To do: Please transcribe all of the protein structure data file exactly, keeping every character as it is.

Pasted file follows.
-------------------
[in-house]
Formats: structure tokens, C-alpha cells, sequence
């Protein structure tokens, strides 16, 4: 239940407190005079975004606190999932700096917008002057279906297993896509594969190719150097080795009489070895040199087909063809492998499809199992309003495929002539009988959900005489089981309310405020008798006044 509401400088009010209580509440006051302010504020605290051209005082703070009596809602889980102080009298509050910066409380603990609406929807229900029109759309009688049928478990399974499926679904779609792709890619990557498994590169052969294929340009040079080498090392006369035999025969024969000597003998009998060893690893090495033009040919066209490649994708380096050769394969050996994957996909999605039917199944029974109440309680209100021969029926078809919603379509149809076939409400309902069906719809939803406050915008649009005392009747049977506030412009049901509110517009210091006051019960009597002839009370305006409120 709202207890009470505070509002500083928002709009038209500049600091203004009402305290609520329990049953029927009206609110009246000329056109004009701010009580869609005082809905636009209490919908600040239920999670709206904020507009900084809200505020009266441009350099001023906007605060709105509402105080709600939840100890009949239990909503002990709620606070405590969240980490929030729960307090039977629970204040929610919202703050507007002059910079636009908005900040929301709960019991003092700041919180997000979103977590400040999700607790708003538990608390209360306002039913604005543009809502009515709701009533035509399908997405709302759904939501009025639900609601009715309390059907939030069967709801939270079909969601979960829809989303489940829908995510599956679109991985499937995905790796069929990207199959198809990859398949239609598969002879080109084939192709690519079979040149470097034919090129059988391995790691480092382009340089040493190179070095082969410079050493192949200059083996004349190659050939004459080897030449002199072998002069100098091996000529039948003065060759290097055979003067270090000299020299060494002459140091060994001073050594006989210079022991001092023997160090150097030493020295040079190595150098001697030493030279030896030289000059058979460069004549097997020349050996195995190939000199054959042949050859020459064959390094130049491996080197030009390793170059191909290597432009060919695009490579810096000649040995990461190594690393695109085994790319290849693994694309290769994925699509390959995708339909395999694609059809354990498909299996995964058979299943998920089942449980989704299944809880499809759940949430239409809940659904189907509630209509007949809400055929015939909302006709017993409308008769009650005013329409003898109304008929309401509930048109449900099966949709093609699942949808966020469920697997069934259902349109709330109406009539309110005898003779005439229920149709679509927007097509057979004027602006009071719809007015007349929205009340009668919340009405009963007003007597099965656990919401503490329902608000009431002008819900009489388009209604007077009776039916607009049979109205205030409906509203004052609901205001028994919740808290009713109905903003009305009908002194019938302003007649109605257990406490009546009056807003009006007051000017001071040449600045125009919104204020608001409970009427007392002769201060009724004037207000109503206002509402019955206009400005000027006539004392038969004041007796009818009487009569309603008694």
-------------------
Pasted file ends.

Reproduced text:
[in-house]
Formats: structure tokens, C-alpha cells, sequence
């Protein structure tokens, strides 16, 4: 239940407190005079975004606190999932700096917008002057279906297993896509594969190719150097080795009489070895040199087909063809492998499809199992309003495929002539009988959900005489089981309310405020008798006044 509401400088009010209580509440006051302010504020605290051209005082703070009596809602889980102080009298509050910066409380603990609406929807229900029109759309009688049928478990399974499926679904779609792709890619990557498994590169052969294929340009040079080498090392006369035999025969024969000597003998009998060893690893090495033009040919066209490649994708380096050769394969050996994957996909999605039917199944029974109440309680209100021969029926078809919603379509149809076939409400309902069906719809939803406050915008649009005392009747049977506030412009049901509110517009210091006051019960009597002839009370305006409120 709202207890009470505070509002500083928002709009038209500049600091203004009402305290609520329990049953029927009206609110009246000329056109004009701010009580869609005082809905636009209490919908600040239920999670709206904020507009900084809200505020009266441009350099001023906007605060709105509402105080709600939840100890009949239990909503002990709620606070405590969240980490929030729960307090039977629970204040929610919202703050507007002059910079636009908005900040929301709960019991003092700041919180997000979103977590400040999700607790708003538990608390209360306002039913604005543009809502009515709701009533035509399908997405709302759904939501009025639900609601009715309390059907939030069967709801939270079909969601979960829809989303489940829908995510599956679109991985499937995905790796069929990207199959198809990859398949239609598969002879080109084939192709690519079979040149470097034919090129059988391995790691480092382009340089040493190179070095082969410079050493192949200059083996004349190659050939004459080897030449002199072998002069100098091996000529039948003065060759290097055979003067270090000299020299060494002459140091060994001073050594006989210079022991001092023997160090150097030493020295040079190595150098001697030493030279030896030289000059058979460069004549097997020349050996195995190939000199054959042949050859020459064959390094130049491996080197030009390793170059191909290597432009060919695009490579810096000649040995990461190594690393695109085994790319290849693994694309290769994925699509390959995708339909395999694609059809354990498909299996995964058979299943998920089942449980989704299944809880499809759940949430239409809940659904189907509630209509007949809400055929015939909302006709017993409308008769009650005013329409003898109304008929309401509930048109449900099966949709093609699942949808966020469920697997069934259902349109709330109406009539309110005898003779005439229920149709679509927007097509057979004027602006009071719809007015007349929205009340009668919340009405009963007003007597099965656990919401503490329902608000009431002008819900009489388009209604007077009776039916607009049979109205205030409906509203004052609901205001028994919740808290009713109905903003009305009908002194019938302003007649109605257990406490009546009056807003009006007051000017001071040449600045125009919104204020608001409970009427007392002769201060009724004037207000109503206002509402019955206009400005000027006539004392038969004041007796009818009487009569309603008694």